Steven Purcell and Helen Youngberry work for Goodna Street Life. Picture: Peter Cronin
Steven Purcell and Helen Youngberry work for Goodna Street Life. Picture: Peter Cronin

Charity inundated with donations reaches crisis point

ONE of Goodna’s busiest charities has been forced to put a pause on accepting donations as it continues to recover from the impacts of coronavirus.

Goodna Street Life has managed to forge its way through the pandemic, despite losing the majority of its volunteers at a time where the charity reached some of its highest levels of demand.

While the charity is still operating, it is doing so with very few volunteers and a low income.

“We were unfortunate because we had just taken on a new lease and a new premises and had starting building at the haven and we had to put that whole project on hold and lost all of our income,” Goodna Street Life Vice President Steve Purcell said.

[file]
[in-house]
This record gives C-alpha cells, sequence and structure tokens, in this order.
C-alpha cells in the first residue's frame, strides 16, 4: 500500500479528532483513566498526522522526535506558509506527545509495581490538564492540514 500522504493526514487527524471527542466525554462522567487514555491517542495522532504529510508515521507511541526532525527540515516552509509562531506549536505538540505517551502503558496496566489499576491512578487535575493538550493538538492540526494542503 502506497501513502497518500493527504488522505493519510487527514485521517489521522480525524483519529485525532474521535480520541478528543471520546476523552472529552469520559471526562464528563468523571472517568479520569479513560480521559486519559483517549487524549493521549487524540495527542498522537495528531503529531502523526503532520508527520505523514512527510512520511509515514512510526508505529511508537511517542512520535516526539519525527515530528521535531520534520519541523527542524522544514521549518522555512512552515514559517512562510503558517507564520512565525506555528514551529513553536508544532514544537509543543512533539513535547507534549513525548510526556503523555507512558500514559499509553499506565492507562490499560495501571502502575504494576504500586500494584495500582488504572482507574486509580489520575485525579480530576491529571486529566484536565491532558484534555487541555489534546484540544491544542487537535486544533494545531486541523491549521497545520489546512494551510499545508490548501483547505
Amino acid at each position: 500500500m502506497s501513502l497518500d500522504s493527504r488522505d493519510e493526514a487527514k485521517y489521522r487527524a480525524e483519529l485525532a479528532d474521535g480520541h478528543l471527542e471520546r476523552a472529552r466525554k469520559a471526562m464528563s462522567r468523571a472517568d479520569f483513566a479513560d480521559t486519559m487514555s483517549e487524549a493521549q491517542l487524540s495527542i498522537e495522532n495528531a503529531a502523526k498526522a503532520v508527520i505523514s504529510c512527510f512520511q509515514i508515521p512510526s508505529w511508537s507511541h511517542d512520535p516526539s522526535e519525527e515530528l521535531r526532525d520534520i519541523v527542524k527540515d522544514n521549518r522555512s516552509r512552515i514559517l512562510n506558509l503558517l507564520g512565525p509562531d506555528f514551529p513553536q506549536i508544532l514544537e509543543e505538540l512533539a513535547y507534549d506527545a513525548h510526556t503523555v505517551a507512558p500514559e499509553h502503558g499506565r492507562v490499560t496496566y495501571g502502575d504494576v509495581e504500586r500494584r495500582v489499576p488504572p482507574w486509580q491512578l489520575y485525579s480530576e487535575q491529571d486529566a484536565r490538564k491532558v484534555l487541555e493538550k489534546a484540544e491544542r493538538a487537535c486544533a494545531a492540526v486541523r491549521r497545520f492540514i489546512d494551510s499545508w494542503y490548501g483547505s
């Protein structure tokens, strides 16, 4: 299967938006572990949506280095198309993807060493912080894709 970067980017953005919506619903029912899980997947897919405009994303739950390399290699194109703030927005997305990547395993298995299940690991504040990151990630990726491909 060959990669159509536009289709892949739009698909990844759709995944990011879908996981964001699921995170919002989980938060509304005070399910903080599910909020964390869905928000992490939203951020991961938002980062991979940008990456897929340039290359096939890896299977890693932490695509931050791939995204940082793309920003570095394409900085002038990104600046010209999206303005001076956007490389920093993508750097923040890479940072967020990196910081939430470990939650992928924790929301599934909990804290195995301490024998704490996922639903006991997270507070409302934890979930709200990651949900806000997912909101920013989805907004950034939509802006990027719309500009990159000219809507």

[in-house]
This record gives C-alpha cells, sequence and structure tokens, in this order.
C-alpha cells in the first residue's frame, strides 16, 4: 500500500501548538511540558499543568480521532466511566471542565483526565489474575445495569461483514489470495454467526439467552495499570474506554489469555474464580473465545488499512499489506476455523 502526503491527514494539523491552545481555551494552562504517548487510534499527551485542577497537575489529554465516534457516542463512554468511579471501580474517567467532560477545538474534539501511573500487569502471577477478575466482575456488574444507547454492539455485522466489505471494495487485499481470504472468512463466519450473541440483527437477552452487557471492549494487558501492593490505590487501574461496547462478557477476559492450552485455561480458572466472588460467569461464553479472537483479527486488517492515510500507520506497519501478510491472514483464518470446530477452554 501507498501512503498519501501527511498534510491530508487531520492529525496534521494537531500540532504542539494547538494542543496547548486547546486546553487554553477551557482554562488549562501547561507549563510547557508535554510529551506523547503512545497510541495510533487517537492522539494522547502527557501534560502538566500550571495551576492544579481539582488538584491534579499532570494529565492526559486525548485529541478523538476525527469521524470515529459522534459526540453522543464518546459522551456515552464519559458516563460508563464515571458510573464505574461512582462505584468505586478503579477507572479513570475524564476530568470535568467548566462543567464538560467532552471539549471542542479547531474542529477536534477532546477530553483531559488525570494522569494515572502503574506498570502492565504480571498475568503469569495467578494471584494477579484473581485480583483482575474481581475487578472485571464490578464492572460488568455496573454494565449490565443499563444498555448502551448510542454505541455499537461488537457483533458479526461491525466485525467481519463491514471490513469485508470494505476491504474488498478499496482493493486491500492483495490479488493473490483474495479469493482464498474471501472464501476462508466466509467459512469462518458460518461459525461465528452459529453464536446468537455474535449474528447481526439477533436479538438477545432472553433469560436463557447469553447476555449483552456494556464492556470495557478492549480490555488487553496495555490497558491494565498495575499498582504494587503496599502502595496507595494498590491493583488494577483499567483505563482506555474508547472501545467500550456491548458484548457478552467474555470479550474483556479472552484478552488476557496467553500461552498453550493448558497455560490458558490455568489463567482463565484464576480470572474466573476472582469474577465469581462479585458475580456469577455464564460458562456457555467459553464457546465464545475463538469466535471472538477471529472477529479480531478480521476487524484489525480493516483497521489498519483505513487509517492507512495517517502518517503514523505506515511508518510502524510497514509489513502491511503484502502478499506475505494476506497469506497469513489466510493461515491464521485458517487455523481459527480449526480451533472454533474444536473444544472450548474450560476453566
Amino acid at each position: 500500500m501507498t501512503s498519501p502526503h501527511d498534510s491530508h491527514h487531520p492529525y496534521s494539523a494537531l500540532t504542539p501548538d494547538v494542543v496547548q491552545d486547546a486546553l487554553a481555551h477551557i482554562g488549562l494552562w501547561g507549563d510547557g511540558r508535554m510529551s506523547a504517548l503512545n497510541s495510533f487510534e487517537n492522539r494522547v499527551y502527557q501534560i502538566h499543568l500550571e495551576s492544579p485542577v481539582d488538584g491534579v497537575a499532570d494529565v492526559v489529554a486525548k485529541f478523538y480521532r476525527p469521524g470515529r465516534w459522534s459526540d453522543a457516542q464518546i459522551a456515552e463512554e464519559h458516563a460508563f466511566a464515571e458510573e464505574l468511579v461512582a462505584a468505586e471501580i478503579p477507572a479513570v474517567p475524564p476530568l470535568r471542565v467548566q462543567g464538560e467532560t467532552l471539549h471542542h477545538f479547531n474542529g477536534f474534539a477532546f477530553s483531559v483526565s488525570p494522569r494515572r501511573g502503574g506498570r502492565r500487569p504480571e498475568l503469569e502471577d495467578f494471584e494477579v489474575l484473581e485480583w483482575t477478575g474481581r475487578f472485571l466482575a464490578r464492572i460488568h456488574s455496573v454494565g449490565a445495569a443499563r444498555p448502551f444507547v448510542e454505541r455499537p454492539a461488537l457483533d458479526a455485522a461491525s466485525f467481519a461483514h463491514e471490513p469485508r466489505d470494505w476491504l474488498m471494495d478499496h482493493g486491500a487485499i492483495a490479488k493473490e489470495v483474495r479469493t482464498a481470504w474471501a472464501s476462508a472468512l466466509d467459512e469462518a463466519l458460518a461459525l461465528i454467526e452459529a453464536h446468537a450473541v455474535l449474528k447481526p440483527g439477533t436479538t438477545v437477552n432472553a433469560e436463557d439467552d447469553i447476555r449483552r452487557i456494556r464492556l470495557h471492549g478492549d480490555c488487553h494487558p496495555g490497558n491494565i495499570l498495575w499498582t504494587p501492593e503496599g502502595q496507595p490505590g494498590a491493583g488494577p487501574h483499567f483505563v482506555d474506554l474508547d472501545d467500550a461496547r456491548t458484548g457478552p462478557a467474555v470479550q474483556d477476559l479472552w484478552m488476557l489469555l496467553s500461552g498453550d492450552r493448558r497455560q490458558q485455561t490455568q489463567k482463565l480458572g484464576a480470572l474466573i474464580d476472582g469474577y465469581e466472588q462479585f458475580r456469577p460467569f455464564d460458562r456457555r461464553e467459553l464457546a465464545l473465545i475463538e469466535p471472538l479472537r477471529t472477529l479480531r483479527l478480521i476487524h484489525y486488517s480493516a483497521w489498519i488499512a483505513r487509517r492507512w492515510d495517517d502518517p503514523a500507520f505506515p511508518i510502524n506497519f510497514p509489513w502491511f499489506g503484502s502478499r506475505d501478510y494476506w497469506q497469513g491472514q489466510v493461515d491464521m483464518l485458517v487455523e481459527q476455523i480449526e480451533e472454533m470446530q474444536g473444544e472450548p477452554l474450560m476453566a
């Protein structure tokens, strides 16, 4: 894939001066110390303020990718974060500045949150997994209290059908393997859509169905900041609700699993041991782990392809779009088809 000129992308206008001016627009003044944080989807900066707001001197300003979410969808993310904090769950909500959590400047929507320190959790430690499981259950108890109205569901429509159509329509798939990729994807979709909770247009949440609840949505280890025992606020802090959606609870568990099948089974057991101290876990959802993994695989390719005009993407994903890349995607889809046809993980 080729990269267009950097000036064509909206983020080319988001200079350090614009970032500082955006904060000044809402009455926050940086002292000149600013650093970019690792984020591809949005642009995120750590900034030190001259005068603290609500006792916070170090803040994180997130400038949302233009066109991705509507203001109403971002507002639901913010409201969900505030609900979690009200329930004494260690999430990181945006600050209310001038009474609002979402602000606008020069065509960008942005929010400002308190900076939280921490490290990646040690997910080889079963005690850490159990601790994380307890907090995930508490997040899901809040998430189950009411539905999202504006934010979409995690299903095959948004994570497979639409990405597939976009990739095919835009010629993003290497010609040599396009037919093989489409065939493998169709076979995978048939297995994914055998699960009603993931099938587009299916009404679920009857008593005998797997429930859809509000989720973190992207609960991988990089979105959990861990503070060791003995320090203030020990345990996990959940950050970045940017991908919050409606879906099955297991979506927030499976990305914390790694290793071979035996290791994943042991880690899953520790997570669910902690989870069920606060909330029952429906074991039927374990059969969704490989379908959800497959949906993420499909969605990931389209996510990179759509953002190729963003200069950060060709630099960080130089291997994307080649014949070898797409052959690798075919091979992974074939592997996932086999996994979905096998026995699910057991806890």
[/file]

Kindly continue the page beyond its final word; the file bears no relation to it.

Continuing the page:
“We managed to survive that. Gradually getting our income back up and running now with the op shop being open again.”

The charity was fortunate to receive a few generous loans from local people, however it is an expense it will need to pay back.

Mr Purcell said it seemed many people took advantage of the time in lockdown to clean out their homes and donate their goods.

“We received so many donations and our business still wasn’t up, we had to put a lot of the donations into storage, which cost us money,” Mr Purcell said.

“It’s been lovely, don’t get me wrong, we are incredibly grateful for the community’s support, but we don’t have the physical capacity to store the products.

“We just ask that people give us a little bit more time to help us get through all the stock.”

The charity hopes to see all of its volunteers return in about a month’s time.